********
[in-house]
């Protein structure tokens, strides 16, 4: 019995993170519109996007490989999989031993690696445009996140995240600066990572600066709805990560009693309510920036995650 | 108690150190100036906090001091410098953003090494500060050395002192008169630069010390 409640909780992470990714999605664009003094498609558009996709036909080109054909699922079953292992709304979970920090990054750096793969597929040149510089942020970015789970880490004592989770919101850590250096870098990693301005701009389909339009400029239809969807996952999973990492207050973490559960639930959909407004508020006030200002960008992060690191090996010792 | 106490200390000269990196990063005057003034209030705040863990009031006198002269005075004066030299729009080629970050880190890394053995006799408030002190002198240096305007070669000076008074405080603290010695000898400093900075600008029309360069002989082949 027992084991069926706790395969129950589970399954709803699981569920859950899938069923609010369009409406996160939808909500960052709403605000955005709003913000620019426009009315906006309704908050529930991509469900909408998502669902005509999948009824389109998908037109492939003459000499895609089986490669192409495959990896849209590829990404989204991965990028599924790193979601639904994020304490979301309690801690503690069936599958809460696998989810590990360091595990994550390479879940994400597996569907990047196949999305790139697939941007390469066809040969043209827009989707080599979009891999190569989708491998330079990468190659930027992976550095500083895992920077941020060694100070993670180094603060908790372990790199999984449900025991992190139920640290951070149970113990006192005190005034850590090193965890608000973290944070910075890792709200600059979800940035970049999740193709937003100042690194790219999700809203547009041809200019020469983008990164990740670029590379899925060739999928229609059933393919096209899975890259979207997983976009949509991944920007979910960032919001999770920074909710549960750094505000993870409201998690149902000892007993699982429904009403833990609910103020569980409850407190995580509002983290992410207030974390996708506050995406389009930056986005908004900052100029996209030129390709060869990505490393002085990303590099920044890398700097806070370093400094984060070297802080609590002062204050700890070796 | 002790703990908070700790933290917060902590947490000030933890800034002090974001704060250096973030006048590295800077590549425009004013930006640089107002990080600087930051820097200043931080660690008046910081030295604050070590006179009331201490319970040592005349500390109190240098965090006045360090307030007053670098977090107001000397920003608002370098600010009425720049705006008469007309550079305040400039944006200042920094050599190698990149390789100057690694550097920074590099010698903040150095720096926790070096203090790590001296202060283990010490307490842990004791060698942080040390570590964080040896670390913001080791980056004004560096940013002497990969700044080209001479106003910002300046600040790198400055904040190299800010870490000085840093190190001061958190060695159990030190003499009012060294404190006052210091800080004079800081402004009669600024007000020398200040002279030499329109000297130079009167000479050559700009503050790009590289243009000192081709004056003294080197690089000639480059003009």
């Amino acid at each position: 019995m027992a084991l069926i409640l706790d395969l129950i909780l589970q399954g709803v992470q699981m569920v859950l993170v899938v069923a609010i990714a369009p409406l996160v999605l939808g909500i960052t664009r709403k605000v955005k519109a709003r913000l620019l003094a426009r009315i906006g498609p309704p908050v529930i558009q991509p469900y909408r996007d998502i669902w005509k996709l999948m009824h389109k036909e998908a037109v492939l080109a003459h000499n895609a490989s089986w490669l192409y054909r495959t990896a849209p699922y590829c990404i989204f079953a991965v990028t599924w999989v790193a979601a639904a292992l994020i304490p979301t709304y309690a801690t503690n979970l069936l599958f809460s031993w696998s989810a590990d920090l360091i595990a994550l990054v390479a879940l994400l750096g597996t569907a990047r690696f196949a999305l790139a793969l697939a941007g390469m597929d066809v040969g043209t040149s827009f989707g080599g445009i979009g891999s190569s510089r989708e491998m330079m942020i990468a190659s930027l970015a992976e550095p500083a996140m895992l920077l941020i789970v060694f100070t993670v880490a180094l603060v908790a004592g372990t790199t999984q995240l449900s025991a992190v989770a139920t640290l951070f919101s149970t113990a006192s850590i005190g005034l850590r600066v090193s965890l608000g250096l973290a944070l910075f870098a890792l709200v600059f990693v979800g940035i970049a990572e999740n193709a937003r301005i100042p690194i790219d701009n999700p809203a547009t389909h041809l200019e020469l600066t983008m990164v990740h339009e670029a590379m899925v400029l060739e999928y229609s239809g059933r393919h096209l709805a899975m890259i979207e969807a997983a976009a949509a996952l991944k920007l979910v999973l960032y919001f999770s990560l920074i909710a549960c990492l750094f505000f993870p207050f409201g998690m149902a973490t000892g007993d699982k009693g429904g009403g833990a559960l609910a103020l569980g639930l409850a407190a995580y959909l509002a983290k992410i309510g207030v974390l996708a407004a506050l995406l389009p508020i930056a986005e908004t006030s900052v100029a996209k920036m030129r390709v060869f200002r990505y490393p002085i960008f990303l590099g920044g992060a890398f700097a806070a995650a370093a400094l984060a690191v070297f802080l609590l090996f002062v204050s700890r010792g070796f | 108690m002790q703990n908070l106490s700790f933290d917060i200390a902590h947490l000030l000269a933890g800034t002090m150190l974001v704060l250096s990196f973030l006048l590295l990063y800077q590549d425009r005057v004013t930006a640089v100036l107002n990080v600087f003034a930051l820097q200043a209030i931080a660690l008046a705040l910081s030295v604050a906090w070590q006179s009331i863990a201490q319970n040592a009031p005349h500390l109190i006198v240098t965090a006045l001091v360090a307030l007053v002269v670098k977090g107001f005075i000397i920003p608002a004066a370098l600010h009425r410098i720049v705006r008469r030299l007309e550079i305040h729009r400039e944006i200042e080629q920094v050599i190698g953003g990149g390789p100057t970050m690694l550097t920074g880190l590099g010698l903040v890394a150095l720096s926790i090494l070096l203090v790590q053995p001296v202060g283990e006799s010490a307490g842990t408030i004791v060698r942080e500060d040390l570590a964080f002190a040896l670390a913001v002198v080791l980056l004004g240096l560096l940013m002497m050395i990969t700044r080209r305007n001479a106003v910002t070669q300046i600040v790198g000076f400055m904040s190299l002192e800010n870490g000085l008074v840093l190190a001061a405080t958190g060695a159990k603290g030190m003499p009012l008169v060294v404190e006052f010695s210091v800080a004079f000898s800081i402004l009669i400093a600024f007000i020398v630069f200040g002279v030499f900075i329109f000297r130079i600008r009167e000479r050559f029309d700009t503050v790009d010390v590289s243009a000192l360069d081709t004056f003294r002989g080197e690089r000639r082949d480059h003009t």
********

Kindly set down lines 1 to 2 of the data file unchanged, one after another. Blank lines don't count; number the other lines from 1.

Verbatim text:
[in-house]
């Protein structure tokens, strides 16, 4: 019995993170519109996007490989999989031993690696445009996140995240600066990572600066709805990560009693309510920036995650 | 108690150190100036906090001091410098953003090494500060050395002192008169630069010390 409640909780992470990714999605664009003094498609558009996709036909080109054909699922079953292992709304979970920090990054750096793969597929040149510089942020970015789970880490004592989770919101850590250096870098990693301005701009389909339009400029239809969807996952999973990492207050973490559960639930959909407004508020006030200002960008992060690191090996010792 | 106490200390000269990196990063005057003034209030705040863990009031006198002269005075004066030299729009080629970050880190890394053995006799408030002190002198240096305007070669000076008074405080603290010695000898400093900075600008029309360069002989082949 027992084991069926706790395969129950589970399954709803699981569920859950899938069923609010369009409406996160939808909500960052709403605000955005709003913000620019426009009315906006309704908050529930991509469900909408998502669902005509999948009824389109998908037109492939003459000499895609089986490669192409495959990896849209590829990404989204991965990028599924790193979601639904994020304490979301309690801690503690069936599958809460696998989810590990360091595990994550390479879940994400597996569907990047196949999305790139697939941007390469066809040969043209827009989707080599979009891999190569989708491998330079990468190659930027992976550095500083895992920077941020060694100070993670180094603060908790372990790199999984449900025991992190139920640290951070149970113990006192005190005034850590090193965890608000973290944070910075890792709200600059979800940035970049999740193709937003100042690194790219999700809203547009041809200019020469983008990164990740670029590379899925060739999928229609059933393919096209899975890259979207997983976009949509991944920007979910960032919001999770920074909710549960750094505000993870409201998690149902000892007993699982429904009403833990609910103020569980409850407190995580509002983290992410207030974390996708506050995406389009930056986005908004900052100029996209030129390709060869990505490393002085990303590099920044890398700097806070370093400094984060070297802080609590002062204050700890070796 | 002790703990908070700790933290917060902590947490000030933890800034002090974001704060250096973030006048590295800077590549425009004013930006640089107002990080600087930051820097200043931080660690008046910081030295604050070590006179009331201490319970040592005349500390109190240098965090006045360090307030007053670098977090107001000397920003608002370098600010009425720049705006008469007309550079305040400039944006200042920094050599190698990149390789100057690694550097920074590099010698903040150095720096926790070096203090790590001296202060283990010490307490842990004791060698942080040390570590964080040896670390913001080791980056004004560096940013002497990969700044080209001479106003910002300046600040790198400055904040190299800010870490000085840093190190001061958190060695159990030190003499009012060294404190006052210091800080004079800081402004009669600024007000020398200040002279030499329109000297130079009167000479050559700009503050790009590289243009000192081709004056003294080197690089000639480059003009």